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Understanding Art Requirements & File Types For Apparel Decoration

Posted by Tara Zanzig on January 20, 2020 5:06:28 PM CST


Whether you are ordering screen print, embroidery or direct-to-garment printing, you will need one of two file types: a high resolution raster file or a vector art file. These file types work with images differently and have different guidelines for what can be used. While you don't need to be a graphic artist to order custom printed tshirts or embroidered uniforms, developing an understanding of the different file types will enable you to discuss artwork and art related issues more clearly with your client.






Art Requirements

Before diving in to the differences between the file types, let’s review art requirements for apparel decoration. We'll go into more detail about each of these points.

-Raster files must be created at a minimum of 150 dpi at the size the image will print.

-Vector files should have all fonts converted to outlines or provide the font file.

-Sometimes vector graphics incorporate raster imagery. If this is the case, the raster and vector guidelines above apply.  If possible, include the placed raster graphic in its original format as a separate file.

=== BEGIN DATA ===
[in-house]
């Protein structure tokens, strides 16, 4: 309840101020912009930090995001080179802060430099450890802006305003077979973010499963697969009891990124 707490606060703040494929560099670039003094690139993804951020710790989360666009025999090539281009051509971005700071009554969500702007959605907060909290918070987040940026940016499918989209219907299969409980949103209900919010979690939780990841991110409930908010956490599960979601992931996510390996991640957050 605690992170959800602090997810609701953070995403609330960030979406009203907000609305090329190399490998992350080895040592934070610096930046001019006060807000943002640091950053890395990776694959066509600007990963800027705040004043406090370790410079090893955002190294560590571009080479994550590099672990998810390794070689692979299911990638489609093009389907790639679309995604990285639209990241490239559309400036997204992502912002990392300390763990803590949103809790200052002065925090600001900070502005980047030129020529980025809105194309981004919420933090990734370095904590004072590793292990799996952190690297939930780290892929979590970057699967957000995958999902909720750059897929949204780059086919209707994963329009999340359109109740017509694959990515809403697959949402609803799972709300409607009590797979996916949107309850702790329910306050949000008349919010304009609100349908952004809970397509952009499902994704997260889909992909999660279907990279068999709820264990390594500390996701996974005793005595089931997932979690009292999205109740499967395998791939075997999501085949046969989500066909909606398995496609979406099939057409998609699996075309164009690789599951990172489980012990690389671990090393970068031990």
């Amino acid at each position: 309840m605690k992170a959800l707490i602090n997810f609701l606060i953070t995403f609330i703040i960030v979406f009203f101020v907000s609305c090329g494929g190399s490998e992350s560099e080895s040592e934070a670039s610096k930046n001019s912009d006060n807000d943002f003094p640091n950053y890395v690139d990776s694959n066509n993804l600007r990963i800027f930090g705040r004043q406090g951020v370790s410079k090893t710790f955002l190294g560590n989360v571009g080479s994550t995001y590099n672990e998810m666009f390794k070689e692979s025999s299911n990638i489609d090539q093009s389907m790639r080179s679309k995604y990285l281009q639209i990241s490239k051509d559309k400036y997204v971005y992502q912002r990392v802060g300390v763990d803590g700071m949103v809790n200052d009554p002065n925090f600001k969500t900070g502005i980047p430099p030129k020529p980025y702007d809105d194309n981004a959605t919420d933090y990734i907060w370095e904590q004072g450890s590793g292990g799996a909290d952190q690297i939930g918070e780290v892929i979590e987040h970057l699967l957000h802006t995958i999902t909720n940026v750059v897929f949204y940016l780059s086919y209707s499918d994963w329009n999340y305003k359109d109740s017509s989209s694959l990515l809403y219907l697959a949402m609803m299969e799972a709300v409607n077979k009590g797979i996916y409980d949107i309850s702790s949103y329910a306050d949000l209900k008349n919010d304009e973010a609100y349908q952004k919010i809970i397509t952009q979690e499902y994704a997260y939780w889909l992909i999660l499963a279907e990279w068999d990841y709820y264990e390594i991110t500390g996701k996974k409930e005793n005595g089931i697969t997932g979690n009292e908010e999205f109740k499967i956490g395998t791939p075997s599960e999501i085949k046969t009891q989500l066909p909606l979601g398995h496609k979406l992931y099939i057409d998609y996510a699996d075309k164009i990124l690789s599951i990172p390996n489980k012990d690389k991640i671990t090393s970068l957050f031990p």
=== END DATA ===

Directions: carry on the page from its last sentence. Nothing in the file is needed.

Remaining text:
While files may meet the art requirements, color separation or other art fees may be associated.

What Is A Raster Art File

Raster graphics are made up of individually colored pixels that create the image you see. Scans or photos taken on your phone or a digital camera are raster images. If you zoom in closely, you can see the pixels that make up a raster picture.

Raster art is made of pixels.

If you are interested in having raster artwork printed or sewn on a garment, the quality (resolution) of the digital image is as important as the size (dimensions) you want the image to appear on the finished product. 

The file requirements say digital art for apparel decoration must be created at a minimum of 150 dpi at print size, but what does this mean?

Let’s say you want to screen print a standard full chest at 10” wide. Your raster art file would need to be created at a minimum of 10 inches wide with the resolution at least 150 dpi. The image is "created" by the designer when starting a new file or when a photograph is taken. Image resolution can be selected in the settings of a phone or camera.